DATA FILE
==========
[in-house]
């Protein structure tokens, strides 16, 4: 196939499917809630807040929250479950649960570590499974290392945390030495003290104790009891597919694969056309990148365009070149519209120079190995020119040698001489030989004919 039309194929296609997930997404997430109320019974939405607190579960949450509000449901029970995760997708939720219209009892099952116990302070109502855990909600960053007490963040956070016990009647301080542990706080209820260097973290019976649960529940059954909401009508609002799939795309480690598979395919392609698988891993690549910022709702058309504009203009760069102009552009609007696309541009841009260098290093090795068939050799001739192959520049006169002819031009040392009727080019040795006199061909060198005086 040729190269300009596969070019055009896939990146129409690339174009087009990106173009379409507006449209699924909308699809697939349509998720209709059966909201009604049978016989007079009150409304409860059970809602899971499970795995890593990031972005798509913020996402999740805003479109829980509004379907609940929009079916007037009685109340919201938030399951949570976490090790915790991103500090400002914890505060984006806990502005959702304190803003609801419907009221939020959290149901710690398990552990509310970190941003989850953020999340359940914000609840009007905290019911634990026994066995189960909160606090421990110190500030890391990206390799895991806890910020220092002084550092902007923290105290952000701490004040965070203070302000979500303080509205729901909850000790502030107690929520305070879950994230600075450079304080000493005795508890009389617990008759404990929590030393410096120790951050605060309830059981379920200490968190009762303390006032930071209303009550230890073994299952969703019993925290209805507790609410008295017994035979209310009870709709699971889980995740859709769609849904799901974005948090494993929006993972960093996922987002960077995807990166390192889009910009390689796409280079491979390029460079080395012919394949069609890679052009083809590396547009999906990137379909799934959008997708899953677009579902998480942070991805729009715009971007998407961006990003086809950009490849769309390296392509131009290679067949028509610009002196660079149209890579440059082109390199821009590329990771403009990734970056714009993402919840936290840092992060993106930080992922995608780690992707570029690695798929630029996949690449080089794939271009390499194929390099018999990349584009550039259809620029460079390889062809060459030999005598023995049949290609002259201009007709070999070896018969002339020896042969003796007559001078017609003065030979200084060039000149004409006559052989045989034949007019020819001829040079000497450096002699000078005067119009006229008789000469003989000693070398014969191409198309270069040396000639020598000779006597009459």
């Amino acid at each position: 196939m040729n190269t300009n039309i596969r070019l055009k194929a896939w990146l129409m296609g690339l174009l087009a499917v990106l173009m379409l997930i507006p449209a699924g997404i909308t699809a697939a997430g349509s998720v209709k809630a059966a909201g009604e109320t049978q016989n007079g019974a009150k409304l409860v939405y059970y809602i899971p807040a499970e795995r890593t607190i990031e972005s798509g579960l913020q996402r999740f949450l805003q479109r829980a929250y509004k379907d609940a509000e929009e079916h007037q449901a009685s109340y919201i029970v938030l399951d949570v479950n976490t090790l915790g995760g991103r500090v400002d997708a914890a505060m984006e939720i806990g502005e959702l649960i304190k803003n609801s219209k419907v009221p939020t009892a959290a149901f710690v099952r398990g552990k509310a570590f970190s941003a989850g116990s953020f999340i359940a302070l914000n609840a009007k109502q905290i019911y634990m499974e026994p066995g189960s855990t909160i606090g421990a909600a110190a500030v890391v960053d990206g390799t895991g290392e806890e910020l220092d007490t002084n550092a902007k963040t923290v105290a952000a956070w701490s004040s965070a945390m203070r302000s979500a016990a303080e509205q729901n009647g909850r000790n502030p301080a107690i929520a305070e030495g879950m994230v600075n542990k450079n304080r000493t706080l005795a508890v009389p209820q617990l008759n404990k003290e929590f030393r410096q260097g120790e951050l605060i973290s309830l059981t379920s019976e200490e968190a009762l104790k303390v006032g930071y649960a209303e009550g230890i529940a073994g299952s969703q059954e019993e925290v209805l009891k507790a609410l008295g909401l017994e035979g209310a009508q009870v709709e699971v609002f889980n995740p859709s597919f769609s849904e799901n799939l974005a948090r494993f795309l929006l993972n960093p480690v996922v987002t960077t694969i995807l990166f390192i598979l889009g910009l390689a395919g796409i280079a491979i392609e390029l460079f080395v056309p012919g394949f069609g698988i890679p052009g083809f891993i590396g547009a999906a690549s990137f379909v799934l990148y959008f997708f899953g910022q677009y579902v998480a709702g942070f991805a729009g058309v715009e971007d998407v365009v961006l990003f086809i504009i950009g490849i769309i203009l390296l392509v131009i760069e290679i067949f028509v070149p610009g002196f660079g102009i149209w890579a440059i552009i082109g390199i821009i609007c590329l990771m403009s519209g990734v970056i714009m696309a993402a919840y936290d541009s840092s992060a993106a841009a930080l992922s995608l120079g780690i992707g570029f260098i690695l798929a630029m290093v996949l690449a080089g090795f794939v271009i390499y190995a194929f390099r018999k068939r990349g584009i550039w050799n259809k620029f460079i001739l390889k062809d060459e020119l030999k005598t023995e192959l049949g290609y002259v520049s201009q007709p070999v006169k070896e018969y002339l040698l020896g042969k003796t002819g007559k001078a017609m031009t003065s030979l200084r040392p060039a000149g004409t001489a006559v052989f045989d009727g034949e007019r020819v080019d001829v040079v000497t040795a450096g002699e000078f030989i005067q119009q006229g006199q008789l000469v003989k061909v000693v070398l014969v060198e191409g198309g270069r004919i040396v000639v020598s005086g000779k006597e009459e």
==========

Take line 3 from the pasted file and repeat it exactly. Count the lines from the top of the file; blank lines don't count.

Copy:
């Amino acid at each position: 196939m040729n190269t300009n039309i596969r070019l055009k194929a896939w990146l129409m296609g690339l174009l087009a499917v990106l173009m379409l997930i507006p449209a699924g997404i909308t699809a697939a997430g349509s998720v209709k809630a059966a909201g009604e109320t049978q016989n007079g019974a009150k409304l409860v939405y059970y809602i899971p807040a499970e795995r890593t607190i990031e972005s798509g579960l913020q996402r999740f949450l805003q479109r829980a929250y509004k379907d609940a509000e929009e079916h007037q449901a009685s109340y919201i029970v938030l399951d949570v479950n976490t090790l915790g995760g991103r500090v400002d997708a914890a505060m984006e939720i806990g502005e959702l649960i304190k803003n609801s219209k419907v009221p939020t009892a959290a149901f710690v099952r398990g552990k509310a570590f970190s941003a989850g116990s953020f999340i359940a302070l914000n609840a009007k109502q905290i019911y634990m499974e026994p066995g189960s855990t909160i606090g421990a909600a110190a500030v890391v960053d990206g390799t895991g290392e806890e910020l220092d007490t002084n550092a902007k963040t923290v105290a952000a956070w701490s004040s965070a945390m203070r302000s979500a016990a303080e509205q729901n009647g909850r000790n502030p301080a107690i929520a305070e030495g879950m994230v600075n542990k450079n304080r000493t706080l005795a508890v009389p209820q617990l008759n404990k003290e929590f030393r410096q260097g120790e951050l605060i973290s309830l059981t379920s019976e200490e968190a009762l104790k303390v006032g930071y649960a209303e009550g230890i529940a073994g299952s969703q059954e019993e925290v209805l009891k507790a609410l008295g909401l017994e035979g209310a009508q009870v709709e699971v609002f889980n995740p859709s597919f769609s849904e799901n799939l974005a948090r494993f795309l929006l993972n960093p480690v996922v987002t960077t694969i995807l990166f390192i598979l889009g910009l390689a395919g796409i280079a491979i392609e390029l460079f080395v056309p012919g394949f069609g698988i890679p052009g083809f891993i590396g547009a999906a690549s990137f379909v799934l990148y959008f997708f899953g910022q677009y579902v998480a709702g942070f991805a729009g058309v715009e971007d998407v365009v961006l990003f086809i504009i950009g490849i769309i203009l390296l392509v131009i760069e290679i067949f028509v070149p610009g002196f660079g102009i149209w890579a440059i552009i082109g390199i821009i609007c590329l990771m403009s519209g990734v970056i714009m696309a993402a919840y936290d541009s840092s992060a993106a841009a930080l992922s995608l120079g780690i992707g570029f260098i690695l798929a630029m290093v996949l690449a080089g090795f794939v271009i390499y190995a194929f390099r018999k068939r990349g584009i550039w050799n259809k620029f460079i001739l390889k062809d060459e020119l030999k005598t023995e192959l049949g290609y002259v520049s201009q007709p070999v006169k070896e018969y002339l040698l020896g042969k003796t002819g007559k001078a017609m031009t003065s030979l200084r040392p060039a000149g004409t001489a006559v052989f045989d009727g034949e007019r020819v080019d001829v040079v000497t040795a450096g002699e000078f030989i005067q119009q006229g006199q008789l000469v003989k061909v000693v070398l014969v060198e191409g198309g270069r004919i040396v000639v020598s005086g000779k006597e009459e």